While project competitiveness and price are at the top of the agenda for corporates, these buyers typically have additional drivers that contribute significantly to the clean energy projects they choose. On top of market challenges, developers must understand that C&I buyers have additional priorities that are distinct from the traditional economic-driven decision-making model. These drivers range from achieving sustainability goals to energy supply diversification to risk management, among others. Developers need to be sensitive of these motivators and careful not to assume they know the answers, because drivers are unique to each C&I organization. A corporate pursuing renewable PPAs does not expect a purely transactional interaction—they place a high value on the human element of partnering with a developer they can trust. It is therefore imperative that developers respect these priorities by being flexible in their terms and asking the right questions of the C&I buyer to truly understand their needs.
New technologies and access to information
With the introduction of new energy opportunities like onsite solar, energy storage, fuel cells, and microgrids, the question of whether to invest in cleantech has, for many organizations, transformed into how and when. Distributed energy resources are becoming more prevalent in companies’ power portfolios due to the dropping costs of these technologies, and the powerful opportunity for decentralization. With new technologies, companies are taking control of their energy strategies, and are moving away from the centralized, utility-based energy structure as we know it.
To remain relevant through this transition, utilities and renewable energy developers will need to step up their game when it comes to innovative combinations of technologies and renewable energy solutions. For example, in Queensland Australia, Windlab and Vestas are developing a first of its kind solar-plus-wind-plus-storage project, expected to be more resilient and flexible than individual standalone solutions. Further, the expected proliferation of electric vehicles and fleet electrification make hybrid generation solutions increasingly important.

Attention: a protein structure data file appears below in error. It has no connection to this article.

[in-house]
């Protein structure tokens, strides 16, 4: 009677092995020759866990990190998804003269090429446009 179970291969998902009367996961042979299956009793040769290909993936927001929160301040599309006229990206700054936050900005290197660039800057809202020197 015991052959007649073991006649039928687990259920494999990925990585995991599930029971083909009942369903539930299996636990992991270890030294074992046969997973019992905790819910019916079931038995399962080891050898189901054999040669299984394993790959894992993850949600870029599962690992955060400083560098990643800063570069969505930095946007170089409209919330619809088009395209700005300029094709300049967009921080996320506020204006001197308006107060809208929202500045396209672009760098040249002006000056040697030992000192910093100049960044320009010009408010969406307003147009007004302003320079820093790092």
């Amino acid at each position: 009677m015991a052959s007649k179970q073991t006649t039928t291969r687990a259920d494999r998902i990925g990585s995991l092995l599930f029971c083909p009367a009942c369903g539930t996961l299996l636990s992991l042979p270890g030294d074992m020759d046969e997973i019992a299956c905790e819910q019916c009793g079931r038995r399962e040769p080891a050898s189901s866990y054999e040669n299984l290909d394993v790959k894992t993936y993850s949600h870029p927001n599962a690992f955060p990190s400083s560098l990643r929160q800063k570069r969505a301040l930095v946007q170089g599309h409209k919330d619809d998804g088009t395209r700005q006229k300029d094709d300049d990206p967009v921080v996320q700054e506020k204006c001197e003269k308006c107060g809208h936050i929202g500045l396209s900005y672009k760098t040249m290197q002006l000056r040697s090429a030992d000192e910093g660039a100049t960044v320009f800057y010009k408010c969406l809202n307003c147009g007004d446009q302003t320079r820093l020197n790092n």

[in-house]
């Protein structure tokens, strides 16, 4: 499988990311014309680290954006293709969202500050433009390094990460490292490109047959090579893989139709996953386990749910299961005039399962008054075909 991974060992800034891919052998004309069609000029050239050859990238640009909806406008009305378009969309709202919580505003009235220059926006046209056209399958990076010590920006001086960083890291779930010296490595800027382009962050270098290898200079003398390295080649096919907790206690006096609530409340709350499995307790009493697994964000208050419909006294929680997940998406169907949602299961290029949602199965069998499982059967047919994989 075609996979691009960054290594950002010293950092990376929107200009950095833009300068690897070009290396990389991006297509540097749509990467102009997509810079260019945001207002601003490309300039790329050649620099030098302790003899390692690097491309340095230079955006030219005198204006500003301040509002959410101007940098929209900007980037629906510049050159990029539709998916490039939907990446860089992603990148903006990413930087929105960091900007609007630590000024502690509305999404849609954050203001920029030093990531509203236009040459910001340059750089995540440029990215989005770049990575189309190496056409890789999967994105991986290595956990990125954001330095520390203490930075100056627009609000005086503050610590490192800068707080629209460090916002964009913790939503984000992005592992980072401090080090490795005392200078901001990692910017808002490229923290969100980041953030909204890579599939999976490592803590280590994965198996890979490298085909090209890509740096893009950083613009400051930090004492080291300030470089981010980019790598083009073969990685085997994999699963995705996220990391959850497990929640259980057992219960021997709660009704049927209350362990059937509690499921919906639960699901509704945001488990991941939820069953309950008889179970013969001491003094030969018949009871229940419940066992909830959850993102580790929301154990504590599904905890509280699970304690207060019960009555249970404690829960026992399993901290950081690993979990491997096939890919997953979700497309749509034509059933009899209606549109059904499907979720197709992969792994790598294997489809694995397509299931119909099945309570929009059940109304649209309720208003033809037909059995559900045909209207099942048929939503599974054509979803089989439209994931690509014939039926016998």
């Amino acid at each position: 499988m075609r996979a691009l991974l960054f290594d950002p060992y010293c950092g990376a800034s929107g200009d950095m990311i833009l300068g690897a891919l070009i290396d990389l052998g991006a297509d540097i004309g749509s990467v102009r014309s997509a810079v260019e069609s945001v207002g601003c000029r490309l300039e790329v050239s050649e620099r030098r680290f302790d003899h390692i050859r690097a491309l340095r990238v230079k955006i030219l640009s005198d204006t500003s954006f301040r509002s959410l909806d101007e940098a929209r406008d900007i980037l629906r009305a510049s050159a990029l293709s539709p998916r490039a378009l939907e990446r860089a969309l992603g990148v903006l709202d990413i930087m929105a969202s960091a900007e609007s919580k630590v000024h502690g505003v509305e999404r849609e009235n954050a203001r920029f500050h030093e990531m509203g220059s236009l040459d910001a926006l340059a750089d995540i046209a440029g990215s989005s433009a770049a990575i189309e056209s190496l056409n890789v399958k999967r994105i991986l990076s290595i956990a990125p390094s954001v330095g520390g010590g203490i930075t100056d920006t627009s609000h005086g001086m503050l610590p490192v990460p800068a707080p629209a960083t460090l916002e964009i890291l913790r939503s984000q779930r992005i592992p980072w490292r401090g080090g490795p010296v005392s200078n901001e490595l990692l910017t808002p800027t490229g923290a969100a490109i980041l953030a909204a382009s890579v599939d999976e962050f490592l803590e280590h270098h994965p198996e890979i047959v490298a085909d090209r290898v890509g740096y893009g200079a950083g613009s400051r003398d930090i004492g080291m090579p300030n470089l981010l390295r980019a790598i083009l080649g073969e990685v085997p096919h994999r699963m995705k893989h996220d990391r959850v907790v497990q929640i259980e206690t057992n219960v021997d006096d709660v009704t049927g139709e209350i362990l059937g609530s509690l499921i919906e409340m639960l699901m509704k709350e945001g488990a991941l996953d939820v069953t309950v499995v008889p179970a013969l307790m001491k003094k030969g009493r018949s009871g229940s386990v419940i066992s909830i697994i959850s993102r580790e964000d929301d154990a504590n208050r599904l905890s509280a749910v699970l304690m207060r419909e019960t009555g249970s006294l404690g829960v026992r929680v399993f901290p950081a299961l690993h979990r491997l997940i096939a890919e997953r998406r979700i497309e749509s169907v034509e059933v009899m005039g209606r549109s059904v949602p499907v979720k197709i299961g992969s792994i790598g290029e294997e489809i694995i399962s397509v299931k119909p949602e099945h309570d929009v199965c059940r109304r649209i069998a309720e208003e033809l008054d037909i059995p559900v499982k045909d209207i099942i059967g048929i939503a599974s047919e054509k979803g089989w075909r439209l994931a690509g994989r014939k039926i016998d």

In addition to new technologies, C&I buyers today have increased access to expert market analyses and information. Non-profit organizations, such as the Business Renewable Center in the U.S. and Re-Source in Europe, provide C&I buyers introductory information and the basic educational materials they need to kick start a renewable energy procurement program. Taking it a step further, platforms such as NEO Network provide deeper market intelligence, access to guidance from energy experts, and detailed information about current market opportunities and available projects and clean technology products. These tools enable technology-based decision making for corporates considering a wide range of new energy opportunities. With market data and indicative project price information at their fingertips, C&I buyers are more educated on their options than ever before.
Some developers may be hesitant to engage with C&I buyers. But at the pace that corporate renewable procurement is accelerating globally, developers and utilities are left with a clear choice: get in the game or get left behind. Finding the common ground between developers and C&I buyers will require an understanding of the challenges and risks these customers face and the unique goals they are looking to achieve.
To learn more about the unique challenges faced by C&I buyers, and how Schneider Electric’s NEO Network can support renewable energy developers in honing their understanding of this new market, contact us.